Anne LaFollette shares her expertise licensing your work in the surface design industry. Anne covers five key steps before you sign your first contract.
Most makers who work with fiber love the idea of supporting local. But usually, makers don’t have the resources they need to process fiber purchased directly from a farm. That’s where Echoview Fiber Mill comes in.
The Schacht Spindle Company is grounded in the first maker movement that swept the country in the late 1960s.
At the end of January the Italian premium thread brand, Aurifil, announced a partnership with The Plastic Bank, a social enterprise based in Canada that aims to clean up plastic waste from the ocean while providing work opportunities for people living in poverty. Most weights of Aurifil threads currently come wound on plastic spools.
Glowforge, the home laser cutter, is about to become available to many more crafters, including those who can’t afford the hefty price tag (the retail price is $4,000, twice what it was during the crowdfunding campaign) and don’t have a dedicated space to house it. At the end of December the nation’s largest fabric and craft retailer, JOANN, announced a significant investment in Glowforge. Here’s how some crafters are reacting to the news.
What are you an expert in? Do you write a blog about your area of expertise? If you know enough about anything to write blog posts, chances are you have a fantastic start for an online course.
Bestselling patterns frequently have elements in common. Working to include some, or all, of these in a pattern, can help it have a better shot at rising to top seller status.
Folkwear is one of the oldest independent sewing pattern companies. They publish global, historical, and vintage sewing patterns, often including extensive cultural history, textile information, and handwork embellishment instructions in their patterns.
Here are some concrete tasks you can work on over the next few weeks that will bring more people to your shop and convert them into customers.
When Liz Stiglets, owner of cozyblue, first launched her Etsy shop in 2007, she made every product by hand, whether it was knitting a hat, sewing a soft animal, or hand-stitching a wool felt crown. But she soon realized this type of work wasn’t sustainable creatively or financially.
If you’re a fan of passive income and think you’d like to give print-on-demand products a try, here is what you need to know to choose which kind of system is best for you.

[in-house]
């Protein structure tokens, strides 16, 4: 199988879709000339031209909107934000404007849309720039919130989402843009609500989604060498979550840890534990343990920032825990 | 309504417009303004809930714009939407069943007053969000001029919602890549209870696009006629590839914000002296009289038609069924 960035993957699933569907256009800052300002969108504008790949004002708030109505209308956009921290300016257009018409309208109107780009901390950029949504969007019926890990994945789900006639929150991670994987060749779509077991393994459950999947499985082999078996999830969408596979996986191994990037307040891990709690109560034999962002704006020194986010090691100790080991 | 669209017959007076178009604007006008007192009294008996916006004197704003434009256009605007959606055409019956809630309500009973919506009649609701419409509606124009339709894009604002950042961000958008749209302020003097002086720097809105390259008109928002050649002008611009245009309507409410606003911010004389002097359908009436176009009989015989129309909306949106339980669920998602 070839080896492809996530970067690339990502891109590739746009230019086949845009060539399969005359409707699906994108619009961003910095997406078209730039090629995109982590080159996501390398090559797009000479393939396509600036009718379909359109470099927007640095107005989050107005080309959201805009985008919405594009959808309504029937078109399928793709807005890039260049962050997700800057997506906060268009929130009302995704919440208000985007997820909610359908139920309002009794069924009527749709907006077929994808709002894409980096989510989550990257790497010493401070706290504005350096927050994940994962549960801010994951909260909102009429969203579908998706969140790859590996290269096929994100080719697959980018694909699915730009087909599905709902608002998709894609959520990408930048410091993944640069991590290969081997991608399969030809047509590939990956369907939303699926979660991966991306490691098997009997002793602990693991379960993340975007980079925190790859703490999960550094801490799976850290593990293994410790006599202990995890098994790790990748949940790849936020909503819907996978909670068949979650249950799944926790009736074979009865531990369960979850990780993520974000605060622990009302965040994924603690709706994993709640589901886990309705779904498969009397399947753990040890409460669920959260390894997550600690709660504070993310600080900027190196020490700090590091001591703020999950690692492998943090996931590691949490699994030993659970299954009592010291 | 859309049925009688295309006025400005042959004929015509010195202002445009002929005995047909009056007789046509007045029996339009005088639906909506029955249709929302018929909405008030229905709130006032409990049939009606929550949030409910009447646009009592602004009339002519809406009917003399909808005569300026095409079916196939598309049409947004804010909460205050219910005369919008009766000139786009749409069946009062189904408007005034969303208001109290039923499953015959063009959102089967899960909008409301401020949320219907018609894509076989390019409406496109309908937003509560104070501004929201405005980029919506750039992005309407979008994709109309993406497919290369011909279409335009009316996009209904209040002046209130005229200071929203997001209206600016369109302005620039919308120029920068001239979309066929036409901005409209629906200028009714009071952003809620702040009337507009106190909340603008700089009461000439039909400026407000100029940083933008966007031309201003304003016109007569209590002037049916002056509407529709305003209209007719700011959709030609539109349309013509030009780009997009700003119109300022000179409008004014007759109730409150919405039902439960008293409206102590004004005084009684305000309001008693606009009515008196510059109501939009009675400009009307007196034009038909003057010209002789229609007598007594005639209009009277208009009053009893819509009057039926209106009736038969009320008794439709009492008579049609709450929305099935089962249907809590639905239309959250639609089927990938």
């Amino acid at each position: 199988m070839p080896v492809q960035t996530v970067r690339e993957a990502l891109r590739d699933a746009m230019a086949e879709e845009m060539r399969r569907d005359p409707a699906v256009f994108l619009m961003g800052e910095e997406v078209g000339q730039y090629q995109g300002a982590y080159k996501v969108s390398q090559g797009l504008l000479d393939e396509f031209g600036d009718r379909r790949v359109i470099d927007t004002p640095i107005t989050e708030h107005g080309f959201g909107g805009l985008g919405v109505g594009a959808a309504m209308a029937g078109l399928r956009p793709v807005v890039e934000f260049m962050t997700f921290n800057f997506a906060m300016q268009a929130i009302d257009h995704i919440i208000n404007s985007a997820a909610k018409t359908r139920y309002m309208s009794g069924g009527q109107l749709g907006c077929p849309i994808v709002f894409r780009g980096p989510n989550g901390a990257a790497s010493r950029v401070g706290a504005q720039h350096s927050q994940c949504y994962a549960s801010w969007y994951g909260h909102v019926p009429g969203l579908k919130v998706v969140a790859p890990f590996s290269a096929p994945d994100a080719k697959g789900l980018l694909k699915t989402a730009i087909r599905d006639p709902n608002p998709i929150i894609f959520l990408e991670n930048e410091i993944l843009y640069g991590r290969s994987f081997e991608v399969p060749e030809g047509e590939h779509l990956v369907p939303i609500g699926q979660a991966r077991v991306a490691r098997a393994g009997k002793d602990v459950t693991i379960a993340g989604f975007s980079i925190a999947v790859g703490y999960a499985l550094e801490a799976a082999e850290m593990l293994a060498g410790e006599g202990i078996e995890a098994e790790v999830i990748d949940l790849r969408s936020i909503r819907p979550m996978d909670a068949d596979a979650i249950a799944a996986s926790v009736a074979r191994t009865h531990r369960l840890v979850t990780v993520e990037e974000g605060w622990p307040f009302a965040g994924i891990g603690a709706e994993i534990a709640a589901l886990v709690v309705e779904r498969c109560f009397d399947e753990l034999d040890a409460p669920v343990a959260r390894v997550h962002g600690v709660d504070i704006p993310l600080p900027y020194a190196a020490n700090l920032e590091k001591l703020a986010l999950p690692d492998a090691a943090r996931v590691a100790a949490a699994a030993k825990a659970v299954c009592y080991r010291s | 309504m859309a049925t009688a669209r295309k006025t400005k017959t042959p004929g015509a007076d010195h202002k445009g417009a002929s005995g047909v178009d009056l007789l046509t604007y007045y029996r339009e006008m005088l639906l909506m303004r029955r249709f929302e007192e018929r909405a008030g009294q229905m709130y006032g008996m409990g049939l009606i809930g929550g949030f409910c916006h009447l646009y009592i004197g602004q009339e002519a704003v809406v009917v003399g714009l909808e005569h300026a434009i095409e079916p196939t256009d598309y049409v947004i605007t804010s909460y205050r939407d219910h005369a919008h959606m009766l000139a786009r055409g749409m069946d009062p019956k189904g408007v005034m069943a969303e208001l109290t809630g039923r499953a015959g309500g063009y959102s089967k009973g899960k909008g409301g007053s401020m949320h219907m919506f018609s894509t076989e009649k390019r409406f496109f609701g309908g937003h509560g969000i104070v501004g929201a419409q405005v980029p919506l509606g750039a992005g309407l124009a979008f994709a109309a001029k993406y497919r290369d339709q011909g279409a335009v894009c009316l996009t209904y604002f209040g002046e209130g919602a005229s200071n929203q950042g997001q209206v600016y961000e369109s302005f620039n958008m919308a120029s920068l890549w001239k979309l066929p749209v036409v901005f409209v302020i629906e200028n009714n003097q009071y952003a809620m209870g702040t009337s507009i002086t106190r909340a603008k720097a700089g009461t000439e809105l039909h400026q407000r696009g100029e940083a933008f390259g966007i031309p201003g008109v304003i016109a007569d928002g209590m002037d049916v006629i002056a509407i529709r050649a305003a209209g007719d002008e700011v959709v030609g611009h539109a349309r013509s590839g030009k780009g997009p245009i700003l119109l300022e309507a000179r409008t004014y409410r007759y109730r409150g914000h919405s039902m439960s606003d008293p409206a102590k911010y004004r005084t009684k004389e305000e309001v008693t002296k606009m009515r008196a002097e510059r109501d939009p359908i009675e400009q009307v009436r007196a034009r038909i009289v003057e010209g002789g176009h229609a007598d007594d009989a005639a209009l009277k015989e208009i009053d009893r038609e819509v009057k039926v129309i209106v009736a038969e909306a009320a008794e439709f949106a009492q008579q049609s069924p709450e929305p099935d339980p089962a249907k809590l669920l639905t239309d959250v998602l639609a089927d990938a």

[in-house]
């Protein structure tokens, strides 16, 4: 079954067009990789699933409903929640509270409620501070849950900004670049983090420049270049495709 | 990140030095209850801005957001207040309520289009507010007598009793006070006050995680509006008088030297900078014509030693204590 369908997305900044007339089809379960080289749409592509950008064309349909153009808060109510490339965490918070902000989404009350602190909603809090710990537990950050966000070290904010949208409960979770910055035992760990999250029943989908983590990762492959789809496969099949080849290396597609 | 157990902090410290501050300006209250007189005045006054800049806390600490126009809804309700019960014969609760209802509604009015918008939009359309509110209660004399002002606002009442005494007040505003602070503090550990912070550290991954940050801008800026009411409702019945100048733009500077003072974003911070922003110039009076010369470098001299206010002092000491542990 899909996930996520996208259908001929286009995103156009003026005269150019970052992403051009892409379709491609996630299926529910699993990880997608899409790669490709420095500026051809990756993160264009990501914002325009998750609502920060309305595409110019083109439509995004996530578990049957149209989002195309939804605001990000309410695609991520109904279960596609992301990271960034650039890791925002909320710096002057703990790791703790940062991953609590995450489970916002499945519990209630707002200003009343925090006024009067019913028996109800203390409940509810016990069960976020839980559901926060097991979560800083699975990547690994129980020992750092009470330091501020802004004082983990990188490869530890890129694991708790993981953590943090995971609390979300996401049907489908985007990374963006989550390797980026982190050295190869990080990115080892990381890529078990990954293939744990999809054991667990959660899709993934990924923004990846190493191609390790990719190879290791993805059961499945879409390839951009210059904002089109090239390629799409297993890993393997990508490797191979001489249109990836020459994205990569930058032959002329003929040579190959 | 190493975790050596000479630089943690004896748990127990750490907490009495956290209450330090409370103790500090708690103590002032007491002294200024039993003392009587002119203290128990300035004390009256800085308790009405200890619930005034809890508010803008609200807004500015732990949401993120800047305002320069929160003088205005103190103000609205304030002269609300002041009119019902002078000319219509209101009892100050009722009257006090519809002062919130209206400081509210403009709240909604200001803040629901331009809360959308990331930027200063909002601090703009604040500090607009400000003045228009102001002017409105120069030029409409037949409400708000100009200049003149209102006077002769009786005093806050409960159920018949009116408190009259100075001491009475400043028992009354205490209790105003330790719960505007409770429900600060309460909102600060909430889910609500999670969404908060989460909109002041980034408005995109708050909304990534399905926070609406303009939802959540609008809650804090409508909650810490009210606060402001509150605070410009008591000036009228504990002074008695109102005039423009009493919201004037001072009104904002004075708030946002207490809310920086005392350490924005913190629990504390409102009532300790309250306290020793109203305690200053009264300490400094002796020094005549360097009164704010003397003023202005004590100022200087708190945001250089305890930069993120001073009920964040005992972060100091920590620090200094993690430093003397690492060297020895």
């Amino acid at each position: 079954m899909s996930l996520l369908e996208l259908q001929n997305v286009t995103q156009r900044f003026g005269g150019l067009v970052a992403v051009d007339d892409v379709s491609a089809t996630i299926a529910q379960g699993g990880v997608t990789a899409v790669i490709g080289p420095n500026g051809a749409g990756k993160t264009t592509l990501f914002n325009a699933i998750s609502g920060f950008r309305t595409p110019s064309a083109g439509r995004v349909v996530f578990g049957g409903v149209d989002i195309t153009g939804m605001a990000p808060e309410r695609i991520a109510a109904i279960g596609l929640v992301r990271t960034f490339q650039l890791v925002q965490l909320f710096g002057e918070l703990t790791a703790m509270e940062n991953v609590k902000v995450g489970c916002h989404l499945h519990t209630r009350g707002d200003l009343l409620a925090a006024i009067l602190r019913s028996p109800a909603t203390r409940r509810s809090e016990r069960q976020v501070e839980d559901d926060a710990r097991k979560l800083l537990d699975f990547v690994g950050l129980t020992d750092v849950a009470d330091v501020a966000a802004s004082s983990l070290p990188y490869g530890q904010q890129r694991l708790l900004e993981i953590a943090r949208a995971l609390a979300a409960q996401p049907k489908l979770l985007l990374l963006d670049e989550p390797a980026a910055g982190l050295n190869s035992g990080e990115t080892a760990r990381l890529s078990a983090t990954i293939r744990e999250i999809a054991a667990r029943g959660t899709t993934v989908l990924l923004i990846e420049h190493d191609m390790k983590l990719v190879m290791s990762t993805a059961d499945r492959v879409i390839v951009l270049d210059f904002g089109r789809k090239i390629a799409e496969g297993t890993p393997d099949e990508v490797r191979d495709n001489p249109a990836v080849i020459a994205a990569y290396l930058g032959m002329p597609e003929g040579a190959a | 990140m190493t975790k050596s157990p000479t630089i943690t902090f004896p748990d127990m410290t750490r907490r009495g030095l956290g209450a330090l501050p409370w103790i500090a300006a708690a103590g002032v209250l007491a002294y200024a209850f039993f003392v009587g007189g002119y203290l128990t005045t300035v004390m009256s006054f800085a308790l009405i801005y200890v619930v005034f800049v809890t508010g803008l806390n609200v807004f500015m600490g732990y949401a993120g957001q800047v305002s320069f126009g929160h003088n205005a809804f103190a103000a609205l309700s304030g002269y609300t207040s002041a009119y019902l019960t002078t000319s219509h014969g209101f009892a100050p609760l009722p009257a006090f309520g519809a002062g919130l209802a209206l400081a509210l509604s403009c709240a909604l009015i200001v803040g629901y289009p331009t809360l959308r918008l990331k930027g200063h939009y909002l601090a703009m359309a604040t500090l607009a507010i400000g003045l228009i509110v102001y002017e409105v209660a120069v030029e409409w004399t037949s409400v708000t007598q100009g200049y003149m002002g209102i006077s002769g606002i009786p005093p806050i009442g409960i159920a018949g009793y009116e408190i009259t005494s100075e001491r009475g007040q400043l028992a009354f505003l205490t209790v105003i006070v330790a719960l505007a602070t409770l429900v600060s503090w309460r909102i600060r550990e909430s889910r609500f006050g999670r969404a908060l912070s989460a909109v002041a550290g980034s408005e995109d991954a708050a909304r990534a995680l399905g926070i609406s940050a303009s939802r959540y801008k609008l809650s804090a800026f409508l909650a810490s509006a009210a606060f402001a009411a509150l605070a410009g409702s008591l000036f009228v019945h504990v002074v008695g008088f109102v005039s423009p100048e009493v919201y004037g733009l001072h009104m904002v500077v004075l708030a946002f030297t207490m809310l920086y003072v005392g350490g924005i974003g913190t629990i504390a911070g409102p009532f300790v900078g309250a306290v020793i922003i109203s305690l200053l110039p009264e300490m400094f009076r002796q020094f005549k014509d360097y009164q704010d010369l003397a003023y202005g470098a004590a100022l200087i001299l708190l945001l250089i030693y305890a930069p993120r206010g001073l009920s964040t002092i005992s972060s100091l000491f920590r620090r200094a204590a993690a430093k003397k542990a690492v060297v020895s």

Along the journey of my daily art creation, I did a lot of things right, many of them by accident, but together these tools helped me start and maintain a daily practice.
It appears that Etsy is pivoting away from Etsy Wholesale. Some of the people that use the platform share the role it has played in their businesses.
When a new pattern is released, it is essential for craft designers to have their pattern tested before it is available for purchase.
For many of us an ideal vacation involves not only traveling somewhere new, but also the opportunity to immerse ourselves in making. Stephanie Echeveste recently visited Oaxaca, Mexico to take a series of craft workshops. Here she describes the experience and provides information if you’d like to book a similar crafty trip of your own.
A knit/quilt/sew/craft-along means you have a group of people making the same thing at the same time—shared community around a shared process.
Non-disclosure agreements are a valuable and important tool to protect your business information so it doesn’t fall into a competitor’s hands.
You can be sure that there is at least one pair of beloved scissors behind every crafter, maker, and artist. Whether the art depends on scissors, like paper cutting, or they are simply an indispensable tool for getting work done, scissors feature prominently in the maker’s tool box. We take a look at the historical development of scissors and the wide variety that exist today.
With change occurring constantly, it is particularly challenging for artists to keep their businesses thriving. Evolving your craft business is key.
Vance Zahorski’s clever invention is a wearable ring with recessed blades for quickly and safely cutting thread or fishing line. In November of 2016 Zahorski was on the TV show Shark Tank where contestants pitch their product to real investors. Zahorski’s pitch was successful, and he secured an investment of $130,000 in exchange for a 30% stake in the company and that’s when Thread Cutterz really took off.